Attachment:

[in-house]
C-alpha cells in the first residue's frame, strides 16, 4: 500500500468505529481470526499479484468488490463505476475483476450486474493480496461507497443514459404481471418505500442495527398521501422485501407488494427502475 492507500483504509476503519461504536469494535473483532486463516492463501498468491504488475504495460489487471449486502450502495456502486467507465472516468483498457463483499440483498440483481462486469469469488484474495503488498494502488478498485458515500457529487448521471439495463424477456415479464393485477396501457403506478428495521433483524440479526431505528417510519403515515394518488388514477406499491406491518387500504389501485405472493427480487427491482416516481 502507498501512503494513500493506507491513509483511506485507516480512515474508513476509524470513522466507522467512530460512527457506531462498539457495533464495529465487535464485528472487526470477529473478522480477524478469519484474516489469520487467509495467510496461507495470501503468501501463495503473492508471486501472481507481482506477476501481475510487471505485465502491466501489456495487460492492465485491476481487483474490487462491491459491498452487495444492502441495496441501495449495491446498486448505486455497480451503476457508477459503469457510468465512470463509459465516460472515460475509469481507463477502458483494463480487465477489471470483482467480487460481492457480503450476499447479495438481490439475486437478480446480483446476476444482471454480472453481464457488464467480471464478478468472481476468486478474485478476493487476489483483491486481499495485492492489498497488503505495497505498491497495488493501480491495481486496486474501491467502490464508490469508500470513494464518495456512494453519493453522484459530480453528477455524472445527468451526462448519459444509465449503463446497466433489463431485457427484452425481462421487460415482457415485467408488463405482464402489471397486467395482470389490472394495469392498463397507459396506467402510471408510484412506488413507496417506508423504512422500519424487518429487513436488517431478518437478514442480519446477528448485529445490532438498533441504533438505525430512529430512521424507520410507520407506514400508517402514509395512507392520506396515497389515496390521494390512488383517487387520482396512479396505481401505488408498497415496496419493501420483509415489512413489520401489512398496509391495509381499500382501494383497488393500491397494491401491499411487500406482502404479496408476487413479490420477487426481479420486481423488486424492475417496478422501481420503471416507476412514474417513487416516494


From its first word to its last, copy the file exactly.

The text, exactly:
[in-house]
C-alpha cells in the first residue's frame, strides 16, 4: 500500500468505529481470526499479484468488490463505476475483476450486474493480496461507497443514459404481471418505500442495527398521501422485501407488494427502475 492507500483504509476503519461504536469494535473483532486463516492463501498468491504488475504495460489487471449486502450502495456502486467507465472516468483498457463483499440483498440483481462486469469469488484474495503488498494502488478498485458515500457529487448521471439495463424477456415479464393485477396501457403506478428495521433483524440479526431505528417510519403515515394518488388514477406499491406491518387500504389501485405472493427480487427491482416516481 502507498501512503494513500493506507491513509483511506485507516480512515474508513476509524470513522466507522467512530460512527457506531462498539457495533464495529465487535464485528472487526470477529473478522480477524478469519484474516489469520487467509495467510496461507495470501503468501501463495503473492508471486501472481507481482506477476501481475510487471505485465502491466501489456495487460492492465485491476481487483474490487462491491459491498452487495444492502441495496441501495449495491446498486448505486455497480451503476457508477459503469457510468465512470463509459465516460472515460475509469481507463477502458483494463480487465477489471470483482467480487460481492457480503450476499447479495438481490439475486437478480446480483446476476444482471454480472453481464457488464467480471464478478468472481476468486478474485478476493487476489483483491486481499495485492492489498497488503505495497505498491497495488493501480491495481486496486474501491467502490464508490469508500470513494464518495456512494453519493453522484459530480453528477455524472445527468451526462448519459444509465449503463446497466433489463431485457427484452425481462421487460415482457415485467408488463405482464402489471397486467395482470389490472394495469392498463397507459396506467402510471408510484412506488413507496417506508423504512422500519424487518429487513436488517431478518437478514442480519446477528448485529445490532438498533441504533438505525430512529430512521424507520410507520407506514400508517402514509395512507392520506396515497389515496390521494390512488383517487387520482396512479396505481401505488408498497415496496419493501420483509415489512413489520401489512398496509391495509381499500382501494383497488393500491397494491401491499411487500406482502404479496408476487413479490420477487426481479420486481423488486424492475417496478422501481420503471416507476412514474417513487416516494